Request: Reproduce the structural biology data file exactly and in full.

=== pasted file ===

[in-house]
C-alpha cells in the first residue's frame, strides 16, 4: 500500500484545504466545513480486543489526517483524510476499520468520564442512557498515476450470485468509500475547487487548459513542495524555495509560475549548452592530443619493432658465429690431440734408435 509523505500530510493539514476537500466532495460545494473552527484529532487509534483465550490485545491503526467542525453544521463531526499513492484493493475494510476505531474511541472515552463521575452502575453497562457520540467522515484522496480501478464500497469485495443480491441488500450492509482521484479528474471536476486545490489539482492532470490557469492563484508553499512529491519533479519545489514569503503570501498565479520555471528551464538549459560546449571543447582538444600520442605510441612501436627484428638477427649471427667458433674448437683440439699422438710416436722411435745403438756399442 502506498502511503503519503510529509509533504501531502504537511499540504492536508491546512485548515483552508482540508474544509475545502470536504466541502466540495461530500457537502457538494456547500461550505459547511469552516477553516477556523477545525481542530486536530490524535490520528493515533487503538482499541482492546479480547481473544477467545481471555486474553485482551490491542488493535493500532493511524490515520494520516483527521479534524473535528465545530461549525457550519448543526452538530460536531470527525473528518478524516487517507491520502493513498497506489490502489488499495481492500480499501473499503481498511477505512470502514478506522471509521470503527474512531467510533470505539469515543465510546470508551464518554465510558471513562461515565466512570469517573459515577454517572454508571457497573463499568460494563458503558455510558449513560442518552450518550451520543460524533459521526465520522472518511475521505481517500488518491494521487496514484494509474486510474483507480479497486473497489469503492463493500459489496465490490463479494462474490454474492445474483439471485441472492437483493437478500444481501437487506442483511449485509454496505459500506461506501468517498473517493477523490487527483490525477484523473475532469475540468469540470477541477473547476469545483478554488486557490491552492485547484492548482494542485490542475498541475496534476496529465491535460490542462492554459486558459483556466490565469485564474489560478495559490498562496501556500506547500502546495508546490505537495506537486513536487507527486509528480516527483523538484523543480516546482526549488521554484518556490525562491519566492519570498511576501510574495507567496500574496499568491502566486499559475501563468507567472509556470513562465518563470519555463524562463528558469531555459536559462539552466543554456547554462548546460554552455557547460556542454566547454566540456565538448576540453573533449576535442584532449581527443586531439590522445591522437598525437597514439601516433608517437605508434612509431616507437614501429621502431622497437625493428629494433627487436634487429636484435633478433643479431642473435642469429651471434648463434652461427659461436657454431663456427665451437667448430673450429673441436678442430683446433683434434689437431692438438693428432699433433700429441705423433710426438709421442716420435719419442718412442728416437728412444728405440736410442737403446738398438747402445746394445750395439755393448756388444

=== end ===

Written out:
[in-house]
C-alpha cells in the first residue's frame, strides 16, 4: 500500500484545504466545513480486543489526517483524510476499520468520564442512557498515476450470485468509500475547487487548459513542495524555495509560475549548452592530443619493432658465429690431440734408435 509523505500530510493539514476537500466532495460545494473552527484529532487509534483465550490485545491503526467542525453544521463531526499513492484493493475494510476505531474511541472515552463521575452502575453497562457520540467522515484522496480501478464500497469485495443480491441488500450492509482521484479528474471536476486545490489539482492532470490557469492563484508553499512529491519533479519545489514569503503570501498565479520555471528551464538549459560546449571543447582538444600520442605510441612501436627484428638477427649471427667458433674448437683440439699422438710416436722411435745403438756399442 502506498502511503503519503510529509509533504501531502504537511499540504492536508491546512485548515483552508482540508474544509475545502470536504466541502466540495461530500457537502457538494456547500461550505459547511469552516477553516477556523477545525481542530486536530490524535490520528493515533487503538482499541482492546479480547481473544477467545481471555486474553485482551490491542488493535493500532493511524490515520494520516483527521479534524473535528465545530461549525457550519448543526452538530460536531470527525473528518478524516487517507491520502493513498497506489490502489488499495481492500480499501473499503481498511477505512470502514478506522471509521470503527474512531467510533470505539469515543465510546470508551464518554465510558471513562461515565466512570469517573459515577454517572454508571457497573463499568460494563458503558455510558449513560442518552450518550451520543460524533459521526465520522472518511475521505481517500488518491494521487496514484494509474486510474483507480479497486473497489469503492463493500459489496465490490463479494462474490454474492445474483439471485441472492437483493437478500444481501437487506442483511449485509454496505459500506461506501468517498473517493477523490487527483490525477484523473475532469475540468469540470477541477473547476469545483478554488486557490491552492485547484492548482494542485490542475498541475496534476496529465491535460490542462492554459486558459483556466490565469485564474489560478495559490498562496501556500506547500502546495508546490505537495506537486513536487507527486509528480516527483523538484523543480516546482526549488521554484518556490525562491519566492519570498511576501510574495507567496500574496499568491502566486499559475501563468507567472509556470513562465518563470519555463524562463528558469531555459536559462539552466543554456547554462548546460554552455557547460556542454566547454566540456565538448576540453573533449576535442584532449581527443586531439590522445591522437598525437597514439601516433608517437605508434612509431616507437614501429621502431622497437625493428629494433627487436634487429636484435633478433643479431642473435642469429651471434648463434652461427659461436657454431663456427665451437667448430673450429673441436678442430683446433683434434689437431692438438693428432699433433700429441705423433710426438709421442716420435719419442718412442728416437728412444728405440736410442737403446738398438747402445746394445750395439755393448756388444